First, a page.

Slumdog Millionaire January 23, 2009

Posted by Sai in English, Movies, Reviews.
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10 comments

Ever wondered what an Indian film made by an international filmmaker would look like? Slumdog Millionaire is a great example of just that. The unlikely story of how an uneducated boy from the slums of Mumbai wins big bucks on a television quiz show has all the elements of a feel good Indian film but is made with more finesse and subtlety and without the duets and manipulation. The rags to riches tale with a happy ending (feels a bit like a sports movie) is primarily a love story. An improbable story where circumstances keep the lovers away till the very end should seem very familiar to Indian audiences.

Like its main protagonist, the film was an underdog too and was almost destined to be a straight-to-DVD release but fate had other plans or as Danny Boyle (Trainspotting, Millions) will now say “It is written”.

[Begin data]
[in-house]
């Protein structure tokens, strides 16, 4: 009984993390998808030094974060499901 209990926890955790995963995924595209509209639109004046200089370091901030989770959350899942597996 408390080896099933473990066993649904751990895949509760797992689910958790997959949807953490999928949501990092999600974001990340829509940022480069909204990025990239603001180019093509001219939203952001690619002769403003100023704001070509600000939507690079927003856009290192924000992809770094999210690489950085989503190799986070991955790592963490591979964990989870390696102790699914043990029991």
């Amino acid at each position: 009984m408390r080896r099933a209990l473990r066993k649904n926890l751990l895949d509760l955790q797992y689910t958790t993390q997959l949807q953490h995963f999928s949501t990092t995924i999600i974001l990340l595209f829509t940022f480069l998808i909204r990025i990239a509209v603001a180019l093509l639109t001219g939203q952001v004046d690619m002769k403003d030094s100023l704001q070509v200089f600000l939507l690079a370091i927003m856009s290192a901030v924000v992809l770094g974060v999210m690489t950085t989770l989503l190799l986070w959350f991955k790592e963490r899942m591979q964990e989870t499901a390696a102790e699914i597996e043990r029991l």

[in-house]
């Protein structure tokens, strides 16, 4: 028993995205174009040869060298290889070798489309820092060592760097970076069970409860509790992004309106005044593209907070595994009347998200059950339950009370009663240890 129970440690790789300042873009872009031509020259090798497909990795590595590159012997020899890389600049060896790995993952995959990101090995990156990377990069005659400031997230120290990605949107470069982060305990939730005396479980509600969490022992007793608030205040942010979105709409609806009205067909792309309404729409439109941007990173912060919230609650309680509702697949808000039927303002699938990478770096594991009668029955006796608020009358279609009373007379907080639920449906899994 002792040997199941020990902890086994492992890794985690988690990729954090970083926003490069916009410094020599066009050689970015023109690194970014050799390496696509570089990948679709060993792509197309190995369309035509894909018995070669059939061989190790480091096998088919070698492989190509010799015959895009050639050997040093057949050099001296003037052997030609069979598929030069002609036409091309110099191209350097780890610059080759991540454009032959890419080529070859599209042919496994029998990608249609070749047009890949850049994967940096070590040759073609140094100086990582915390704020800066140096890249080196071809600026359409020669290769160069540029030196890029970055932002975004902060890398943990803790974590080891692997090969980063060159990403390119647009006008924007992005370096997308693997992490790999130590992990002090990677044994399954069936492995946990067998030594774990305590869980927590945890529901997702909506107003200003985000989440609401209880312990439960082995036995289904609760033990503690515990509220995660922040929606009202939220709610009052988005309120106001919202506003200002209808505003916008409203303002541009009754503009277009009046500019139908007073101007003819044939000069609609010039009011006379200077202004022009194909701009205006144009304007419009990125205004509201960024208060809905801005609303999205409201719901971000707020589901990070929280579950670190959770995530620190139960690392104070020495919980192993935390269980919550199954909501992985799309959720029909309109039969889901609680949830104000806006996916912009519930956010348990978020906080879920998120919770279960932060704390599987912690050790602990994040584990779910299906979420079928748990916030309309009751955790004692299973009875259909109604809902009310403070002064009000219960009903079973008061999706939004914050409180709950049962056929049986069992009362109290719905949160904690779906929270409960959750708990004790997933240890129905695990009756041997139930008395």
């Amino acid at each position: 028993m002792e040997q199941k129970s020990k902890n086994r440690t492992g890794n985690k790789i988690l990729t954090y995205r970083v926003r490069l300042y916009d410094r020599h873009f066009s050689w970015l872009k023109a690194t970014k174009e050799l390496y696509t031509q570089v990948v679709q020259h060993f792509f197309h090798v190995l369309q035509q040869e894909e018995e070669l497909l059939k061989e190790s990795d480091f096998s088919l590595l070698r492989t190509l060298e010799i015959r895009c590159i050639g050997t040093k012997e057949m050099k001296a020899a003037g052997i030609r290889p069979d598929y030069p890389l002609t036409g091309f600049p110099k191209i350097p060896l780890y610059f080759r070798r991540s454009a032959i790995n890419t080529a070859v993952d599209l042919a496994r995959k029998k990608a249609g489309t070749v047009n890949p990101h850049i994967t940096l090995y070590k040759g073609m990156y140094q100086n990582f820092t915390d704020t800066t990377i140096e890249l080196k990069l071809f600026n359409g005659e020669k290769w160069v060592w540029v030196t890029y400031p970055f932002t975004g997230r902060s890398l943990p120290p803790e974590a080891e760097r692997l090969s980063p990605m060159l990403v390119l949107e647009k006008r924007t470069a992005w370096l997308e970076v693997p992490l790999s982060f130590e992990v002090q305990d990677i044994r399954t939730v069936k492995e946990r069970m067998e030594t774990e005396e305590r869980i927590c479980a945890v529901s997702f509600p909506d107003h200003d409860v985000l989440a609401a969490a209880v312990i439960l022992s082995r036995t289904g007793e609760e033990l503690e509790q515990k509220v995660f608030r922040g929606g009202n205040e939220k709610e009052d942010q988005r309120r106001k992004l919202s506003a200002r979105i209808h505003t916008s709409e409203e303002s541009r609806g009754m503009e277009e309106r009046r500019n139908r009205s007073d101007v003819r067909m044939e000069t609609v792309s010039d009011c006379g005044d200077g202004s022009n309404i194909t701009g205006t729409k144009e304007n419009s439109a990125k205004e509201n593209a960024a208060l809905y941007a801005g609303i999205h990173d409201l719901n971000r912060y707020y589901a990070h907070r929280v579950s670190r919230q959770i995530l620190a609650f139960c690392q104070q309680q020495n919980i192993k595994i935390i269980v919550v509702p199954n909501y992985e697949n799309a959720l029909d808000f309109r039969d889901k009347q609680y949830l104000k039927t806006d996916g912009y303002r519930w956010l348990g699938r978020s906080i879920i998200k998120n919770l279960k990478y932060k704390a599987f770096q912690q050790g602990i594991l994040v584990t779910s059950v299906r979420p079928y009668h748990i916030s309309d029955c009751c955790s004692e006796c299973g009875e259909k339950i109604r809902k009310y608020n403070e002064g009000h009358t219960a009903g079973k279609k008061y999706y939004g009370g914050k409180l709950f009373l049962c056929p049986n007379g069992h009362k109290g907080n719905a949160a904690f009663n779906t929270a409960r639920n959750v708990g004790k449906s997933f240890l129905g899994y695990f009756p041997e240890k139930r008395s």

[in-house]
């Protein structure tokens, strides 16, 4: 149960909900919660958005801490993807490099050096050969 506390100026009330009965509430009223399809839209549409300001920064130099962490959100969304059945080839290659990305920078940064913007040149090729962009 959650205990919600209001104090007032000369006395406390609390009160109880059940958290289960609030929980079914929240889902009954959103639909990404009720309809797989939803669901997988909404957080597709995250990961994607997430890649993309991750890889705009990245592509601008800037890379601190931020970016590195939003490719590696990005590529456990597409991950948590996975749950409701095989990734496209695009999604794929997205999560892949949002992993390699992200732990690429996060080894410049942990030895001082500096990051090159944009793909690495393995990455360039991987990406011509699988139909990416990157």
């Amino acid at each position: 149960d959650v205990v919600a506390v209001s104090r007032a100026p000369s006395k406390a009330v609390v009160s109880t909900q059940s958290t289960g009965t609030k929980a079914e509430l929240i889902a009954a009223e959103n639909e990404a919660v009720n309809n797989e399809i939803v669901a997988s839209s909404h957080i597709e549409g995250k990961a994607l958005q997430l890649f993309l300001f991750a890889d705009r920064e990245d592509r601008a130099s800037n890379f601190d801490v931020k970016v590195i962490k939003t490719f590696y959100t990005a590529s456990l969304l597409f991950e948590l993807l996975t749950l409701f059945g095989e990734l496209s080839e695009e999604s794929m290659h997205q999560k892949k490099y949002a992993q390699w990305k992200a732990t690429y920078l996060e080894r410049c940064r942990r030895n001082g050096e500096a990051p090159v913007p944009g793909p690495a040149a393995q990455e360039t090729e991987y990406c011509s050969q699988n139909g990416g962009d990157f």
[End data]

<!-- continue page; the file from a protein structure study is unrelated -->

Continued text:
Adapted from Vikas Swarup’s Q & A, the film has an engrossing screenplay by Simon Beaufoy (The Full Monty, Miss Pettigrew Lives for a Day). But it is director Danny Boyle’s brilliance that really sets this film apart. He makes fantastic use of the film’s setting and that is primarily responsible for elevating this film to another level. The non-linear narrative employed is essential to the impact of the film. Boyle acknowledges casting director Loveleen Tandan’s inputs to the project by giving her a co-director credit and I am guessing she had a great influence in helping him achieve his vision along with cinematographer Anthony Dod Mantle and editor Chris Dickens. The film does take cinematic liberties and has its share of contrivances and unbelievable coincidences but it works nonetheless.